Kat of the Musicals

Le Noir was pretty cool, although it really takes a lot for me to find these circus act shows impressive. Maybe I’ve seen too many and the stunts (although really incredible displays of human capability) get a little repetitive? I guess the standout in this case was that the performances are reallyyyy close.

Originally posted on The AU Review.

From the sexy innocence of white, through the seductive risqué of red, and on to the adrenaline-fueled darkness of black, is the journey Le Noir takes us on. It is the “dark side of Cirque” and its surreal journey is filled with characters that are no less as intriguing, athletic and risk seeking as you would expect to find in any cirque performance.

We are guided through this journey by our Master Of Ceremonies (Salvador Salangsang), who keeps the energy moving through acts and engages the audience in several small skits. He also demonstrates on more than one occasion his own prowess as a dancer and performer, which is refreshing from the standard “clown of the show” that he could have easily become.

The most unique aspect of this particular circus performance is apparent as soon as you enter the theatre- everything is just so CLOSE. The stage is comparatively small, with just a single runway and circular elevated platform, surrounded by tables and layered seating for the audience. It is this level of intimacy and closeness that really sets Le Noir apart- where normally the danger is so distant as to feel somewhat safe, here it is right in front of you and you are very keenly aware of it’s presence. It certainly gives you a far greater appreciation (and a far greater nervousness) for the acts!

As Producer Simon Painter explains “The original concept behind Le Noir was to take the very best of the best cirque performers in the world and rather than create a production in a huge auditorium or arena, produce an intimate style show where the audience is literally inches from the action on stage”

A few highlights amongst these performances- The Duo Silk (Dasha Shelest & Vadym Pankevych) who perform the most beautiful choreography with such beauty and gracefulness; the Skaters (Jeronimo Ernesto & Queenslander Jessica Ritchie) whose heart-pounding speed on such a small stage makes you imagine with dread her flying and slamming into the surrounding audience members; the Aerial Cradle (Emilie Fournier & Alexandre Lane) with their utter skill and trust that leaves you gaping at each catch; and the Wheel of Death (Carlos Macias & Angelo Rodriguez) which is just insanity plain and simple, and almost leaves you silently pleading with them to stop with the craziness.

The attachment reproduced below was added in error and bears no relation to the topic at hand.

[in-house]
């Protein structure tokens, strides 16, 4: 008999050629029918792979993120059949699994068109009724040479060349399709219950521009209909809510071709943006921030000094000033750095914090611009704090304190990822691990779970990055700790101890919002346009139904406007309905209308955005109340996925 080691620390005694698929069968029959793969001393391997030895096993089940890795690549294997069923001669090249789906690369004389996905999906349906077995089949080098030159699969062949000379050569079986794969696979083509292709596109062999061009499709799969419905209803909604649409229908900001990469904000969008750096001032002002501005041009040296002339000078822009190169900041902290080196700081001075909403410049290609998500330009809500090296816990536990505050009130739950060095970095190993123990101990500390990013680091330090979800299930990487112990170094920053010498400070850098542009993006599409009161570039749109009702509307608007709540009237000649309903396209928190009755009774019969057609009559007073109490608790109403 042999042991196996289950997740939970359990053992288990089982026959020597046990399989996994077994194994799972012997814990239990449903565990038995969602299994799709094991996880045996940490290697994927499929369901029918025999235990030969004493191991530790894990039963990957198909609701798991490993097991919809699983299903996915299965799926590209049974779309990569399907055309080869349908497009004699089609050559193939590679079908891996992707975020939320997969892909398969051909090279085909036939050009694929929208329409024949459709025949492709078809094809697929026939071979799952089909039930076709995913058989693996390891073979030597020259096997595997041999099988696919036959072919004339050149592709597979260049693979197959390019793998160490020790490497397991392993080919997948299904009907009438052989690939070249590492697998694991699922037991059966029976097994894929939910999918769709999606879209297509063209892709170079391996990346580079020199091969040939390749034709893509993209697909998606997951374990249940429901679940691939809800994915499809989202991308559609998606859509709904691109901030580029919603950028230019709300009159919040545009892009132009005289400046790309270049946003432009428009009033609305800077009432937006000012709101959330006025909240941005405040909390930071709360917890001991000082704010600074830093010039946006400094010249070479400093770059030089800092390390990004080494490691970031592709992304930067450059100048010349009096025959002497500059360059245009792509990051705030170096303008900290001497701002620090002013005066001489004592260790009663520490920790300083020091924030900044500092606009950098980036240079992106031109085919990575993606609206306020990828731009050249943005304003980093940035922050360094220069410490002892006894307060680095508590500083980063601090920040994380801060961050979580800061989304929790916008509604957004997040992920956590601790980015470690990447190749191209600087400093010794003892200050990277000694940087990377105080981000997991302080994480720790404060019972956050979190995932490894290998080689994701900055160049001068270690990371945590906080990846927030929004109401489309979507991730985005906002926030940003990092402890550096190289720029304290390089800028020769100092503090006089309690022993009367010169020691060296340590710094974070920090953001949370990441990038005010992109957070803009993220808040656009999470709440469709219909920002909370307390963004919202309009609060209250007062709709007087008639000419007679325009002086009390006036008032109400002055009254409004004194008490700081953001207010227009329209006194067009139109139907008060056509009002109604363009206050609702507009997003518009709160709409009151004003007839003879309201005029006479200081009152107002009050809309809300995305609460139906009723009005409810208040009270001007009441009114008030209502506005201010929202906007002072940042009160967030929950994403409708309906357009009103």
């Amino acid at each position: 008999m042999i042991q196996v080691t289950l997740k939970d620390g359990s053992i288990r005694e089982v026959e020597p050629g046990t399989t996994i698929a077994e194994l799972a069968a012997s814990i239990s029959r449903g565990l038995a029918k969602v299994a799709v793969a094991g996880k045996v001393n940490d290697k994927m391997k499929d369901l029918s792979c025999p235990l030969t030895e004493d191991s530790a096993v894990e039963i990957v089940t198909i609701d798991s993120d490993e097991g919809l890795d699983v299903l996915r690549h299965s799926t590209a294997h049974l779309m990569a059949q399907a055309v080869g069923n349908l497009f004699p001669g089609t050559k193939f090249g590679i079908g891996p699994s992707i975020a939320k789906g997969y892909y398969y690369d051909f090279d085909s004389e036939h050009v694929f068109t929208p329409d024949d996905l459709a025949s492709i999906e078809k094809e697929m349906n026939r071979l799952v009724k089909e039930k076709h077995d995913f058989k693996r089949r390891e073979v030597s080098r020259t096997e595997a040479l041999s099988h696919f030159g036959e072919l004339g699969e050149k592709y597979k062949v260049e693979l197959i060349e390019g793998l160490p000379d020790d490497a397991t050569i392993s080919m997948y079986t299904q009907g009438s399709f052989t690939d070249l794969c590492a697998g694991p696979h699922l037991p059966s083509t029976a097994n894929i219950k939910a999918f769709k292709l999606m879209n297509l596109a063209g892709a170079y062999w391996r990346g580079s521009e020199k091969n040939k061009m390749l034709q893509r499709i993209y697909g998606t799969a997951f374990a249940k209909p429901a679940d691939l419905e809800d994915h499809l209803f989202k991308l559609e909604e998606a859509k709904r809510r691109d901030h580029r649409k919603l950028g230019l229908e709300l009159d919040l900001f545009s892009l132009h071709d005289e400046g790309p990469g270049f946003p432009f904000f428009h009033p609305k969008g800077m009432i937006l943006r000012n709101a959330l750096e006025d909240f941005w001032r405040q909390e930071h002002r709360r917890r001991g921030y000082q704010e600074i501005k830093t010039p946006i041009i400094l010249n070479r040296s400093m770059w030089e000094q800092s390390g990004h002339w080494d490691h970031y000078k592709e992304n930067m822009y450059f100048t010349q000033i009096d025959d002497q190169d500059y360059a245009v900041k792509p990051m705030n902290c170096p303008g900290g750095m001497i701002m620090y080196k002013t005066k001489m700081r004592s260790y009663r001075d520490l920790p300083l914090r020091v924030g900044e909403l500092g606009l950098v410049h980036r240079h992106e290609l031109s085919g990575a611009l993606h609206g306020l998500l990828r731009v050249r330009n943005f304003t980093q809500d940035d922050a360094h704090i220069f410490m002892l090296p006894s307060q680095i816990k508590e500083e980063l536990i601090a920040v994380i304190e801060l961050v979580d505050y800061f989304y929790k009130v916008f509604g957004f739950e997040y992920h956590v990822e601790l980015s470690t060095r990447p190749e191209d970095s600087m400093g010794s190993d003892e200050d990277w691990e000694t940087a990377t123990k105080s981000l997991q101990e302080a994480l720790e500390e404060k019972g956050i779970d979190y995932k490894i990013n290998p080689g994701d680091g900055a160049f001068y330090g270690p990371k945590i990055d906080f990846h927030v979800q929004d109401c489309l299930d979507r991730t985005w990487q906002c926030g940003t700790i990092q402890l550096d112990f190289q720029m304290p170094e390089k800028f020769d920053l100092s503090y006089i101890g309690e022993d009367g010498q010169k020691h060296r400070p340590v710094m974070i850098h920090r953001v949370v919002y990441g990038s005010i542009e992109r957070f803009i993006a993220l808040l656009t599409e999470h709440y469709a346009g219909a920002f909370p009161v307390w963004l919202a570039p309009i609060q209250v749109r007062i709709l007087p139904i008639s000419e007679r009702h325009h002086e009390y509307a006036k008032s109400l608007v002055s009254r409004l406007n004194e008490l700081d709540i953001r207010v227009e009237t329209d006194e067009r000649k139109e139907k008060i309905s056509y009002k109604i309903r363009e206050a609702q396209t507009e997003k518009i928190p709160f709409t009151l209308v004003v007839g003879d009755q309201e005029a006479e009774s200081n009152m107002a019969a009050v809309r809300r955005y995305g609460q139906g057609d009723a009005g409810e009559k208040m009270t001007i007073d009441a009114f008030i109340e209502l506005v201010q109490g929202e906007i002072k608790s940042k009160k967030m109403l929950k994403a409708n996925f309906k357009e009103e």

These last two acts were particularly mesmerizing for the level of obvious risk and danger that you are witnessing so very close. You are sitting there close enough to see their faces as the leap into the free air and you’re sinking deeper into your seat in dread, and then they BLINDFOLD themselves and you think- insane, you’re utterly insane. But they’re there and it’s all happening right in front of you.

All the performers are no less than the most incredible athletes- their abilities have pushed the limits of human flexibility, strength and partnership. The dark sexiness of the costumes means that in most cases the performers are wearing very little- which in turn means that you truly are able to see each and every one of their very defined muscles hard at work.

The music builds and ebs in tune with each unique performance, and an onstage music master allows for the perfect control of sound for the act. In some cases music is paused or restarted, just at the right moments, which gives it all again much higher sense of realness. The lighting design is incredible and highlights darkness and colour through the smoke to give perfect setting and atmosphere.

As the door opens to admit the performers for one last round of appreciation before slamming shut again to blackness you’re left feeling very much in awe and somewhat drained as all the sexiness and the utter insanity sinks in. And then you find yourself muttering into the dark, “I need to go to the gym”.

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